Her most recent depictions show the AI’s heartbroken face when “she” lost to Lee Se-dol.
After seeing Google’s artificial intelligence system “AlphaGo” beat one of the best Go players alive last week, I decided to try the popular game myself.
Studies show that only 60 percent of Japanese 20-somethings are able to correctly solve this math problem, compared to a whopping 90 percent 30 years ago.
Since 2001, the Google Street View truck has been rolling through neighborhoods all over the world, taking photos of our towns and city streets in order add to its parent company’s enormous library of 3D street-level images. In the search for the perfect panoramic image, however, Google doesn’t always have time to wait around for the streets they’re mapping to clear, leading to the occasional unintentional photobomber.
Luckily, Google also has a pretty advanced facial technology recognition system, used to blur out the faces of those caught on camera as a way of protecting their privacy. The only caveat is that sometimes it works a little too well, and to hilarious results.
Nintendo may be ditching its historic proprietary operating systems (OS) and instead using Android to power its next games console, according to Japanese newspaper Nikkei, Kotaku reported.
If true, this could be a big win for Google, while helping to boost Nintendo’s flagging sales.
Running underneath Kasukabe City, Saitama Prefecture, lies the Metropolitan Area Outer Underground Discharge Channel – a sprawling network of waterways as long as its name. Its 6.3 kilometers (3.9 miles) of tunnels are intended to divert flood water from area rivers.
Also, since the massive project was completed in 2009 its enormous columns and walls are in relatively pristine condition giving the place an almost magical atmosphere. As a result it’s earned the nickname of the “Underground Temple” and has been frequently used in movies and music videos.
Tours run regularly for free which you can join, or just take a peek right now from the comfort of your browser with Google Street View.
The fact that cameras are just about everywhere these days has all but guaranteed that you’ll get caught doing anything even remotely socially unacceptable unless you do it in the privacy of your own home (and even then you better make sure you close the curtains).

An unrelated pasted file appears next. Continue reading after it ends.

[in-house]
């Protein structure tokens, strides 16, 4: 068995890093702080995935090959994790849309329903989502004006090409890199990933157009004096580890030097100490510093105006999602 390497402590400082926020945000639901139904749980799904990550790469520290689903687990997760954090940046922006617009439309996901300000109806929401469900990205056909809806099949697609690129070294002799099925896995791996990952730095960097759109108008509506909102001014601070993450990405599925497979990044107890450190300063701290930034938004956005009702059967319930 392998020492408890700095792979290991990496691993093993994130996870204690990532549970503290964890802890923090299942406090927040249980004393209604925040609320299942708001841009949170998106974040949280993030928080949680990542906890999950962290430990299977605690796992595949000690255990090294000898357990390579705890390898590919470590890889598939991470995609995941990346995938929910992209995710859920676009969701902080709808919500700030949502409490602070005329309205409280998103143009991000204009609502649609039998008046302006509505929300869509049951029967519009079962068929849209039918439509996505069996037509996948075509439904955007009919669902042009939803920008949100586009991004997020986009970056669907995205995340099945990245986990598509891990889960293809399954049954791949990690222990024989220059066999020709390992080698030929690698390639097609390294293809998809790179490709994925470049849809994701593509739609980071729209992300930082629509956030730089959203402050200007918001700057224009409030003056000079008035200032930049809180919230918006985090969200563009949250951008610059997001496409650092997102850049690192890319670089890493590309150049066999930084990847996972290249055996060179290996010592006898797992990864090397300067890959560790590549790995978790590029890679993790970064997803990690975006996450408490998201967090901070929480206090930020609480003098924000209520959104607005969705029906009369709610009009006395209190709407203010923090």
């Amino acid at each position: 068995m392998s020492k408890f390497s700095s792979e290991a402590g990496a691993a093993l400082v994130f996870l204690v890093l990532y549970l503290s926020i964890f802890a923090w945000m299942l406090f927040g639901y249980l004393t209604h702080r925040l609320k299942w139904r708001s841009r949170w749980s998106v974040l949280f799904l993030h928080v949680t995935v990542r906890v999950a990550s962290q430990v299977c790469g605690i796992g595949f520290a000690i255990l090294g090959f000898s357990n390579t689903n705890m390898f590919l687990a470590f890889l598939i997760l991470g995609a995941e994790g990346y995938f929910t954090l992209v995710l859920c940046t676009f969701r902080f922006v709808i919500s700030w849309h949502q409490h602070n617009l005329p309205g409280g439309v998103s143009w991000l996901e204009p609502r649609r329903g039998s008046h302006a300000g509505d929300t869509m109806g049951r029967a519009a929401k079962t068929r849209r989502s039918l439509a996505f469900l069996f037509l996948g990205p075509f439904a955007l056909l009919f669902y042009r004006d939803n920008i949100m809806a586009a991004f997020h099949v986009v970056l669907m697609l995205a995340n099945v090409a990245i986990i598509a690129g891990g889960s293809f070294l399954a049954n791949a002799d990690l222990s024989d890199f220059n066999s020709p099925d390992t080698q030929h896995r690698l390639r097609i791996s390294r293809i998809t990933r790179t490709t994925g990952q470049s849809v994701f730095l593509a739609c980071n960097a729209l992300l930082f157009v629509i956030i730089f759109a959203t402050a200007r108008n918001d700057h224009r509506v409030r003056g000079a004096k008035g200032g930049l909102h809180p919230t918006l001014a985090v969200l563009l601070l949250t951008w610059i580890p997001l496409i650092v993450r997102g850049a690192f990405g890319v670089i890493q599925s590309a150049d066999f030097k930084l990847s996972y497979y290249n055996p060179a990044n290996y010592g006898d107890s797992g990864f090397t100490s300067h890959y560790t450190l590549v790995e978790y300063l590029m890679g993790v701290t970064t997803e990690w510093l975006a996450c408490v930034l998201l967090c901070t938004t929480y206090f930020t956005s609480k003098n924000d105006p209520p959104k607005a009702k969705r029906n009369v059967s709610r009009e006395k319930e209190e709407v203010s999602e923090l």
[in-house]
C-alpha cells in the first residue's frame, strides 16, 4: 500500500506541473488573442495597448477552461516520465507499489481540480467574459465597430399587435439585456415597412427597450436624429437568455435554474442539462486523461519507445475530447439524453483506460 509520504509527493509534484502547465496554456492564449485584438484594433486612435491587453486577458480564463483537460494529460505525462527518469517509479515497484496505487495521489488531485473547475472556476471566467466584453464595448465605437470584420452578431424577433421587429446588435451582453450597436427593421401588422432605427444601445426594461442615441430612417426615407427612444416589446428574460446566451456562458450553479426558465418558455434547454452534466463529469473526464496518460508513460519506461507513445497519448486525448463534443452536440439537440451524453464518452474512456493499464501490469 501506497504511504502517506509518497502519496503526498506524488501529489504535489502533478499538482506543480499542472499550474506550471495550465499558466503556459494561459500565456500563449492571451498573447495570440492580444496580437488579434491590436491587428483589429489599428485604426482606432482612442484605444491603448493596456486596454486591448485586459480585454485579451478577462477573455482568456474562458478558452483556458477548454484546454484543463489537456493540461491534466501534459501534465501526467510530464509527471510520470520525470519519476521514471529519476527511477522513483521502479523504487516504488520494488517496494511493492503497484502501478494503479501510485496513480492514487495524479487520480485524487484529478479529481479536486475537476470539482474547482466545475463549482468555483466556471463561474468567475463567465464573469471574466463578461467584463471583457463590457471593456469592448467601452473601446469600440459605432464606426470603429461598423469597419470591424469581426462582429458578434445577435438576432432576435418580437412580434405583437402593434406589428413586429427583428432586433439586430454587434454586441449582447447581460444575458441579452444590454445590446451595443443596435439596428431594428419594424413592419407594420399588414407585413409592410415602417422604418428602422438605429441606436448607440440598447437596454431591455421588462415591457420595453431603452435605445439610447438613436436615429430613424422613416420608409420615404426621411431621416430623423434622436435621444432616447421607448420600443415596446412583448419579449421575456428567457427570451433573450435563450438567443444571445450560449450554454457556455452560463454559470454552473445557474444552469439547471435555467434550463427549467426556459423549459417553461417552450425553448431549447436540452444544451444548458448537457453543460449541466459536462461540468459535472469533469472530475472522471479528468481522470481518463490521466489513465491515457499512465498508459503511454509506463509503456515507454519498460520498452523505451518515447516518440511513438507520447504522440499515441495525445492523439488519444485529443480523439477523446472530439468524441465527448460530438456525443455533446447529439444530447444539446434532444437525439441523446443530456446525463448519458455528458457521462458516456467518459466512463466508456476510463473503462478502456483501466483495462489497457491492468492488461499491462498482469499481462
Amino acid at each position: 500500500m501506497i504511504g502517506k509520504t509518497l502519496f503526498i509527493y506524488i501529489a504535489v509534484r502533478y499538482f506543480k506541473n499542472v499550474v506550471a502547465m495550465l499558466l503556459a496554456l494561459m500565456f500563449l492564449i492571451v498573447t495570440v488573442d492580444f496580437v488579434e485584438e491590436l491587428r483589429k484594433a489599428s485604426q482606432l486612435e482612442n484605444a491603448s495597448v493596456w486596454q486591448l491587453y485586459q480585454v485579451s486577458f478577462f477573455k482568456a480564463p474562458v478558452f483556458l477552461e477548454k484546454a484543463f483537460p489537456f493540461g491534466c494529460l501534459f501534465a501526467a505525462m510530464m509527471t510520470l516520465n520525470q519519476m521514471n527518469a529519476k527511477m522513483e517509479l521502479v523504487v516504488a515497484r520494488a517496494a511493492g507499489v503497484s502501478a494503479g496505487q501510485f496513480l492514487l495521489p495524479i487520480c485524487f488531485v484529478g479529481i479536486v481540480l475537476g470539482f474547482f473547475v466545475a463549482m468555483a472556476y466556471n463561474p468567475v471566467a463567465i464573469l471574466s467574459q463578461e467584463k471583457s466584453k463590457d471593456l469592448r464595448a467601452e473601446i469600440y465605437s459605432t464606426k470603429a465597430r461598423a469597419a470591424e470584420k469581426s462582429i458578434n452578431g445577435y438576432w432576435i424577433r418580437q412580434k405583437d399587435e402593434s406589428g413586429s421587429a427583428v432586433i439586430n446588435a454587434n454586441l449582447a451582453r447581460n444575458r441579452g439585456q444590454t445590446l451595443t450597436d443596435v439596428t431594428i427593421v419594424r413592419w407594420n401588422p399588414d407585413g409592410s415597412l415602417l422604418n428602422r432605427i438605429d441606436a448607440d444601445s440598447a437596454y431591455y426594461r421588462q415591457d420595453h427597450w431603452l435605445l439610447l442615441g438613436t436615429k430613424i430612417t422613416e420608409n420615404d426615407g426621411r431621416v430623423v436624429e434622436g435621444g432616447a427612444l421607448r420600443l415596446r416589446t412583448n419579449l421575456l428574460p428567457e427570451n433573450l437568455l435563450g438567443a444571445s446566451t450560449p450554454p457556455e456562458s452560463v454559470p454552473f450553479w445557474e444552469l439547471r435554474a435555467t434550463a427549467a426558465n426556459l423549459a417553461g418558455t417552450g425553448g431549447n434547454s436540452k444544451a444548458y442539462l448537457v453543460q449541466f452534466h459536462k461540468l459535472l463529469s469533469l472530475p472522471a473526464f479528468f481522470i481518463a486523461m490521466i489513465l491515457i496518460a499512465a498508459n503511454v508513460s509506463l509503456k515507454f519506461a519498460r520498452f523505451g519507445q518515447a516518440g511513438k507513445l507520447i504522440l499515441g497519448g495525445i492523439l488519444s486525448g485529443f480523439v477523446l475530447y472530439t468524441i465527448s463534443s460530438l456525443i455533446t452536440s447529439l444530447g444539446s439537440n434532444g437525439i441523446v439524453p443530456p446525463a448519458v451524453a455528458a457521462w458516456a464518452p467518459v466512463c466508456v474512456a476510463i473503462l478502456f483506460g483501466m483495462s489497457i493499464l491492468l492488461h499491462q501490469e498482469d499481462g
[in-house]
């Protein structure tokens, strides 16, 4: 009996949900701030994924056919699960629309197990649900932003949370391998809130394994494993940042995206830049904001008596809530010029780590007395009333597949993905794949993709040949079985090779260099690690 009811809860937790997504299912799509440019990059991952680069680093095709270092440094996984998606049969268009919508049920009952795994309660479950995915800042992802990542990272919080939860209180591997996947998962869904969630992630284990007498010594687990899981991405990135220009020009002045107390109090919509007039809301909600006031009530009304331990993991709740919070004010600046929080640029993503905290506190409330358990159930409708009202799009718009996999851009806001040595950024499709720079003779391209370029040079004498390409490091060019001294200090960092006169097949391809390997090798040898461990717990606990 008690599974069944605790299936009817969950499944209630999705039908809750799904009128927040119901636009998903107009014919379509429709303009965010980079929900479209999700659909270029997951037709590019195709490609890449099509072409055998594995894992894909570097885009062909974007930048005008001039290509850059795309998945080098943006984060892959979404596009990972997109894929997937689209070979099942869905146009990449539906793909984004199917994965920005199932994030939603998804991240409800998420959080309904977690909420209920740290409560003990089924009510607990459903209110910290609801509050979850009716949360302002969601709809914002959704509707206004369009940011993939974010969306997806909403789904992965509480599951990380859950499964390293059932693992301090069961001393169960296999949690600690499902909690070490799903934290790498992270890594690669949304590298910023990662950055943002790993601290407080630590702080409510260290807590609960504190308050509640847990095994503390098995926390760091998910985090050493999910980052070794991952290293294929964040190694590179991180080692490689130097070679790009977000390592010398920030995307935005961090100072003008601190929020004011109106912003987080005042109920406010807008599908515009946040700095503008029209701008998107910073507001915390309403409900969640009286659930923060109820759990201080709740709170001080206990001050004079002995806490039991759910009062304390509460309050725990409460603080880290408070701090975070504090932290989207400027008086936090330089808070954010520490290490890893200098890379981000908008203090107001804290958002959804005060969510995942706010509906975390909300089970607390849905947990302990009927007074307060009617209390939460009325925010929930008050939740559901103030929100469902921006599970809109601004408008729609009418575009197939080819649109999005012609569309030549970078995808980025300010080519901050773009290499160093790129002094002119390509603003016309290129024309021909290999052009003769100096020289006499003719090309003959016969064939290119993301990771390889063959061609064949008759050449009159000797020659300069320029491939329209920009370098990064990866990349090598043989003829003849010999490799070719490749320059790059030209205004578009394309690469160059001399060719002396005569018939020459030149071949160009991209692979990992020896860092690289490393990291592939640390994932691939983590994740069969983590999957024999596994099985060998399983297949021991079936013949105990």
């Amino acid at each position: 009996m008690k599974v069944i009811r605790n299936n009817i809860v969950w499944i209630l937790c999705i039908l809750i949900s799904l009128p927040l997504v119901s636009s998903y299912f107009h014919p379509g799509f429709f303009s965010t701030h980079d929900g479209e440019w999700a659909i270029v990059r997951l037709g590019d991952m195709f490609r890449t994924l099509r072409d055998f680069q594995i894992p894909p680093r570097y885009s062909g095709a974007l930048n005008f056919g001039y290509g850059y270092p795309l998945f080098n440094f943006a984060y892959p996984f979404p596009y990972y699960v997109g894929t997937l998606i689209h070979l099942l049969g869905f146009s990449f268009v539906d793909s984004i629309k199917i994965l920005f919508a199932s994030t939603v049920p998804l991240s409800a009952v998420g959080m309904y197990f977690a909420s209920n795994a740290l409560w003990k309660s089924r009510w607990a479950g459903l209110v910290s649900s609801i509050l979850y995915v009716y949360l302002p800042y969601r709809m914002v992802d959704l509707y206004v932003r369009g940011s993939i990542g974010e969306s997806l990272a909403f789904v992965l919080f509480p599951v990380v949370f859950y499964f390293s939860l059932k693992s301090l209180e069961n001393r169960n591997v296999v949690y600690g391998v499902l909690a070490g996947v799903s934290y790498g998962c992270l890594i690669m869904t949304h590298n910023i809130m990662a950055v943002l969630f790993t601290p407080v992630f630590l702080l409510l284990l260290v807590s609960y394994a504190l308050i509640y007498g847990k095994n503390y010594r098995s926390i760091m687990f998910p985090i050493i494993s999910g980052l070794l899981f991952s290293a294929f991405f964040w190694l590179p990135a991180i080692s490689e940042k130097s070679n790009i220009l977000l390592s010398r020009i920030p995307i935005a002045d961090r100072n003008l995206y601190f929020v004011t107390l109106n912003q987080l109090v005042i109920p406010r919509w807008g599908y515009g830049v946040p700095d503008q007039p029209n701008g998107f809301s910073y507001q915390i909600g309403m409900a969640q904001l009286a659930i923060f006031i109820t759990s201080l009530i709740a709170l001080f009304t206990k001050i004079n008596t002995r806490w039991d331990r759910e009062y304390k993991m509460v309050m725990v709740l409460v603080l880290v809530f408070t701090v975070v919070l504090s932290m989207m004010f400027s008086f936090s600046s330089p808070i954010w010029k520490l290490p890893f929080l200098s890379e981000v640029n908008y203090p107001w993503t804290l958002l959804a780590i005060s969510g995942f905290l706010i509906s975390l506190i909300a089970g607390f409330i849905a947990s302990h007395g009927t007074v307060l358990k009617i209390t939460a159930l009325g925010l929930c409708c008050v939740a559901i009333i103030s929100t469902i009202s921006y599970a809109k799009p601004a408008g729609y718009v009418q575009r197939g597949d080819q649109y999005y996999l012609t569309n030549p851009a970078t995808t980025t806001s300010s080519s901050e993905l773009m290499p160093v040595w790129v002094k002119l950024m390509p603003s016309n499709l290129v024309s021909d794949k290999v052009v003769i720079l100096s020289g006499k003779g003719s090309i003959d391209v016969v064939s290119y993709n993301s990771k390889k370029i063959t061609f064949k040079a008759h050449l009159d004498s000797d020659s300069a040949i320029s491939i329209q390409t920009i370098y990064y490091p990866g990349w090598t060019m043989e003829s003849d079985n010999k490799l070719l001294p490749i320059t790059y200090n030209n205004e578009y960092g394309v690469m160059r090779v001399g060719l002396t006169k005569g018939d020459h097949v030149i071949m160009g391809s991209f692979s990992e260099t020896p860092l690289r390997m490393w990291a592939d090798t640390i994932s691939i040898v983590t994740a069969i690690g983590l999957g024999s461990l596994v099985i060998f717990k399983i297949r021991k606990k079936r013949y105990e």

Gone are the days of anonymously ringing the crazy cat lady’s doorbell and running away, or sneaking in to your local Masonic Temple to uncover their nefarious, cult-ish deeds (true story!). You can pretty much forget about doing anything in an elevator.
Oh, and, better be sure to tell your supervisor before you take that smoke break, or the ever watchful, judging gaze of the Google Street View car might out you to your employer, as a Japanese Netizen apparently found out recently.
You may remember Google’s April Fools’ challenge last year, since it was pretty epic. If you missed it, Google came out with a game where you could search for Pokemon on the Google Maps app on your mobile device. It got rave reviews and it’s such a shame that it was only available for a limited time.
This year, Google is reaching out to a slightly older generation of video game lovers, letting us play Pac-Man on real streets of Google Maps!! Of course, being Google and April Fools’ Day, there is a catch, but more or less, you can transform neighborhoods into Pac-Man game screens.
When the subject of artificial intelligence comes up, people tend to default to “Skynet is going to murder us all!” mode faster than you can say “overreaction.” While we can understand their concern–even Stephen Hawking and Elon Musk seem pretty intimated by the concept of a sentient Arnold Schwarzenegger–this little story goes a long way to showing just how far we are from computers being able to identify and terminate any random person they feel like…
A Japanese Twitter user recently noticed that Google was accidentally identifying a legendary Japanese entrepreneur and beauty researcher as a certain member of America’s pop royalty. Can you guess who?
When you hear terms like “the cloud” being bandied about, it’s hard not to conjure up images of internet infrastructure being some servers housed in slick network of Gattaca-style complexes, each connected by some glowing, neon-colored optical cables like something out of Tron all topped off by touches from other sci-fi films.
Although shown to be relatively reliable, the reality is far less sexy: just a massive fiber optic cable lying along the murky depths of the ocean floor. What’s worse is that our internet service is constantly under attack by none other than hungry sharks. These occasional nibbles cause companies such as Google to undergo costly repair and reinforcement projects at several locations of their own undersea cables to protect themselves from the ravenous fish.